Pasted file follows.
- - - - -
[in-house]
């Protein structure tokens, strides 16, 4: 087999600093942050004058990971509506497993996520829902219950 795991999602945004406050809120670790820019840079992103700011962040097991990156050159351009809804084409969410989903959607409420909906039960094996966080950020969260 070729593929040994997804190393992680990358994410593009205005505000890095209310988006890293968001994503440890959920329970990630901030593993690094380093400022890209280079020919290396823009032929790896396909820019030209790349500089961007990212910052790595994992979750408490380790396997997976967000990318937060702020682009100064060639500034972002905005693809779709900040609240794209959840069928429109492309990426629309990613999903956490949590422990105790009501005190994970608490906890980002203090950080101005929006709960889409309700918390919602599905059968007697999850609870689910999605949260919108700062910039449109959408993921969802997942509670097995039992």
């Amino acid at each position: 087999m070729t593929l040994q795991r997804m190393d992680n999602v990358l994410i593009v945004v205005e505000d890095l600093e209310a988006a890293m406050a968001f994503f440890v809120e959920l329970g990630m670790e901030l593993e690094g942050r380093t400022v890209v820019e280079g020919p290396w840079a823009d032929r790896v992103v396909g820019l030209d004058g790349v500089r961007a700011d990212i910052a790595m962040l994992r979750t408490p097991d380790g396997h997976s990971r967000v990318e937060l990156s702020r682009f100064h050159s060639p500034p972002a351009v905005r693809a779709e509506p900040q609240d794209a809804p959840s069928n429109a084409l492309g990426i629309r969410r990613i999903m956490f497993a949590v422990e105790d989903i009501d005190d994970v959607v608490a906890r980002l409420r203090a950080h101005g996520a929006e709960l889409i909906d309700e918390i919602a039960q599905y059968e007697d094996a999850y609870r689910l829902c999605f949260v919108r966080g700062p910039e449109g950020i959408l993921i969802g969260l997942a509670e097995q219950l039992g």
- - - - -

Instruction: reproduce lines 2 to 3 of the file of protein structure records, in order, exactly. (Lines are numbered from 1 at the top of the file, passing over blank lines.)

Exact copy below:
């Protein structure tokens, strides 16, 4: 087999600093942050004058990971509506497993996520829902219950 795991999602945004406050809120670790820019840079992103700011962040097991990156050159351009809804084409969410989903959607409420909906039960094996966080950020969260 070729593929040994997804190393992680990358994410593009205005505000890095209310988006890293968001994503440890959920329970990630901030593993690094380093400022890209280079020919290396823009032929790896396909820019030209790349500089961007990212910052790595994992979750408490380790396997997976967000990318937060702020682009100064060639500034972002905005693809779709900040609240794209959840069928429109492309990426629309990613999903956490949590422990105790009501005190994970608490906890980002203090950080101005929006709960889409309700918390919602599905059968007697999850609870689910999605949260919108700062910039449109959408993921969802997942509670097995039992």
């Amino acid at each position: 087999m070729t593929l040994q795991r997804m190393d992680n999602v990358l994410i593009v945004v205005e505000d890095l600093e209310a988006a890293m406050a968001f994503f440890v809120e959920l329970g990630m670790e901030l593993e690094g942050r380093t400022v890209v820019e280079g020919p290396w840079a823009d032929r790896v992103v396909g820019l030209d004058g790349v500089r961007a700011d990212i910052a790595m962040l994992r979750t408490p097991d380790g396997h997976s990971r967000v990318e937060l990156s702020r682009f100064h050159s060639p500034p972002a351009v905005r693809a779709e509506p900040q609240d794209a809804p959840s069928n429109a084409l492309g990426i629309r969410r990613i999903m956490f497993a949590v422990e105790d989903i009501d005190d994970v959607v608490a906890r980002l409420r203090a950080h101005g996520a929006e709960l889409i909906d309700e918390i919602a039960q599905y059968e007697d094996a999850y609870r689910l829902c999605f949260v919108r966080g700062p910039e449109g950020i959408l993921i969802g969260l997942a509670e097995q219950l039992g």